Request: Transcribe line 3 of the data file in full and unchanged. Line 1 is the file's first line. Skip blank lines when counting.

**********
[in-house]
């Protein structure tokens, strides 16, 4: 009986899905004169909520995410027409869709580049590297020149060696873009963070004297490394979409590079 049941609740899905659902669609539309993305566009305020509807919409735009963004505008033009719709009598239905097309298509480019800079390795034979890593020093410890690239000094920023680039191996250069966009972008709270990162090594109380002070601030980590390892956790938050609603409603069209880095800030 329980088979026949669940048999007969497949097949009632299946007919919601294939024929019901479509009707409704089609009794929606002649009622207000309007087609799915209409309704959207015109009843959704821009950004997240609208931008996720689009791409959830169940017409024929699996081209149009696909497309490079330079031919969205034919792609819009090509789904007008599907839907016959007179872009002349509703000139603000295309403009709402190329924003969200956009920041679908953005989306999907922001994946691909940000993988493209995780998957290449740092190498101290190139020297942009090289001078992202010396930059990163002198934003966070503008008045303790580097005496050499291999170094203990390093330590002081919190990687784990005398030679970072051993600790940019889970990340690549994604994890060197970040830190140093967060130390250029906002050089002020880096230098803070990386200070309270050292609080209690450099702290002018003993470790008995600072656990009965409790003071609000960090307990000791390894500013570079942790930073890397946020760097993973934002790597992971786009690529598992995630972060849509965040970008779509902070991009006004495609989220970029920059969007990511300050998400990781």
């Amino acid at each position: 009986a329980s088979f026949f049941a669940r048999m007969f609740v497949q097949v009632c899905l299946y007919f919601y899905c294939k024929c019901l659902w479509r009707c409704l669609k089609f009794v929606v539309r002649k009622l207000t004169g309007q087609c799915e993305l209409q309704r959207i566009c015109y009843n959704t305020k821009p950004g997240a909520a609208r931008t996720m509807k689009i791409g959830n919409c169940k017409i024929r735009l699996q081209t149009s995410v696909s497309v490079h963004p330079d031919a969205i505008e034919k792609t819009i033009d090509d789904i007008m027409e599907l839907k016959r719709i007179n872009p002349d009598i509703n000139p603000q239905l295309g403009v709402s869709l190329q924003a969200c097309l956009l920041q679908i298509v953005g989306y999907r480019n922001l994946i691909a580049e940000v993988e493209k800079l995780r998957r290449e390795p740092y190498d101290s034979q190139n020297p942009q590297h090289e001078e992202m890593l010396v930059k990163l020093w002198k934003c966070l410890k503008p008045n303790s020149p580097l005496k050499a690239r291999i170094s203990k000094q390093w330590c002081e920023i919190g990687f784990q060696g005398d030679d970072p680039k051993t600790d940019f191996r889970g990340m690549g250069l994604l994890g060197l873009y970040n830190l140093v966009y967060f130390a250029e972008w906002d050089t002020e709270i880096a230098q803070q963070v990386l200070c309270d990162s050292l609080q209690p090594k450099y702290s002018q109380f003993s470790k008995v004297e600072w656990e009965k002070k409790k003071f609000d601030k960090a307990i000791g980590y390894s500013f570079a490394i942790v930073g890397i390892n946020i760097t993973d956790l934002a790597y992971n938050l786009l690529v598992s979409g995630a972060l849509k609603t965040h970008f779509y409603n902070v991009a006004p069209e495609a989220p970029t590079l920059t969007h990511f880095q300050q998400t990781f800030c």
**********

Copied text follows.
């Amino acid at each position: 009986a329980s088979f026949f049941a669940r048999m007969f609740v497949q097949v009632c899905l299946y007919f919601y899905c294939k024929c019901l659902w479509r009707c409704l669609k089609f009794v929606v539309r002649k009622l207000t004169g309007q087609c799915e993305l209409q309704r959207i566009c015109y009843n959704t305020k821009p950004g997240a909520a609208r931008t996720m509807k689009i791409g959830n919409c169940k017409i024929r735009l699996q081209t149009s995410v696909s497309v490079h963004p330079d031919a969205i505008e034919k792609t819009i033009d090509d789904i007008m027409e599907l839907k016959r719709i007179n872009p002349d009598i509703n000139p603000q239905l295309g403009v709402s869709l190329q924003a969200c097309l956009l920041q679908i298509v953005g989306y999907r480019n922001l994946i691909a580049e940000v993988e493209k800079l995780r998957r290449e390795p740092y190498d101290s034979q190139n020297p942009q590297h090289e001078e992202m890593l010396v930059k990163l020093w002198k934003c966070l410890k503008p008045n303790s020149p580097l005496k050499a690239r291999i170094s203990k000094q390093w330590c002081e920023i919190g990687f784990q060696g005398d030679d970072p680039k051993t600790d940019f191996r889970g990340m690549g250069l994604l994890g060197l873009y970040n830190l140093v966009y967060f130390a250029e972008w906002d050089t002020e709270i880096a230098q803070q963070v990386l200070c309270d990162s050292l609080q209690p090594k450099y702290s002018q109380f003993s470790k008995v004297e600072w656990e009965k002070k409790k003071f609000d601030k960090a307990i000791g980590y390894s500013f570079a490394i942790v930073g890397i390892n946020i760097t993973d956790l934002a790597y992971n938050l786009l690529v598992s979409g995630a972060l849509k609603t965040h970008f779509y409603n902070v991009a006004p069209e495609a989220p970029t590079l920059t969007h990511f880095q300050q998400t990781f800030c």